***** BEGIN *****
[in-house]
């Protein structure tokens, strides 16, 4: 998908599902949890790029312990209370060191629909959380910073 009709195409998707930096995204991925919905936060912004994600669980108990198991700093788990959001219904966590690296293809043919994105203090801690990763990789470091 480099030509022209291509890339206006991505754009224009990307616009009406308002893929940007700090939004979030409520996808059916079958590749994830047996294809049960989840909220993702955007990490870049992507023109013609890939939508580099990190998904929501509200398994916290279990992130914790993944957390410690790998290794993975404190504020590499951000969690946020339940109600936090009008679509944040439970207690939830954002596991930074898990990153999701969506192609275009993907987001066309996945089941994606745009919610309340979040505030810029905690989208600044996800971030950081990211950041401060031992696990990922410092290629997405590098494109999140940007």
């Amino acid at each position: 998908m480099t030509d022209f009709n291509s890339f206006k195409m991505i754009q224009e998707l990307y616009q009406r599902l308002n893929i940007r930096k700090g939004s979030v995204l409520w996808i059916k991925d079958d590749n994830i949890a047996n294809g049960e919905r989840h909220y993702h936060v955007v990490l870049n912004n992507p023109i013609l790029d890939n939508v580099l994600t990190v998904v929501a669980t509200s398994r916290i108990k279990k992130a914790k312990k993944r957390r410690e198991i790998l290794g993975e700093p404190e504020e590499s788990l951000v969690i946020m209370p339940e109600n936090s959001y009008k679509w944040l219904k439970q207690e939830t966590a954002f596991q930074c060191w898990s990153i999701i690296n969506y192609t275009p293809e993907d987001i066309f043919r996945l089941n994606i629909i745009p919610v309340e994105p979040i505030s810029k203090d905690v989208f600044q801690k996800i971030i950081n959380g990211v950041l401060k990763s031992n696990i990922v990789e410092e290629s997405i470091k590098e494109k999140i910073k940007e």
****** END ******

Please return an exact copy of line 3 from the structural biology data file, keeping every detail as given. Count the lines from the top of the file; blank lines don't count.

């Amino acid at each position: 998908m480099t030509d022209f009709n291509s890339f206006k195409m991505i754009q224009e998707l990307y616009q009406r599902l308002n893929i940007r930096k700090g939004s979030v995204l409520w996808i059916k991925d079958d590749n994830i949890a047996n294809g049960e919905r989840h909220y993702h936060v955007v990490l870049n912004n992507p023109i013609l790029d890939n939508v580099l994600t990190v998904v929501a669980t509200s398994r916290i108990k279990k992130a914790k312990k993944r957390r410690e198991i790998l290794g993975e700093p404190e504020e590499s788990l951000v969690i946020m209370p339940e109600n936090s959001y009008k679509w944040l219904k439970q207690e939830t966590a954002f596991q930074c060191w898990s990153i999701i690296n969506y192609t275009p293809e993907d987001i066309f043919r996945l089941n994606i629909i745009p919610v309340e994105p979040i505030s810029k203090d905690v989208f600044q801690k996800i971030i950081n959380g990211v950041l401060k990763s031992n696990i990922v990789e410092e290629s997405i470091k590098e494109k999140i910073k940007e």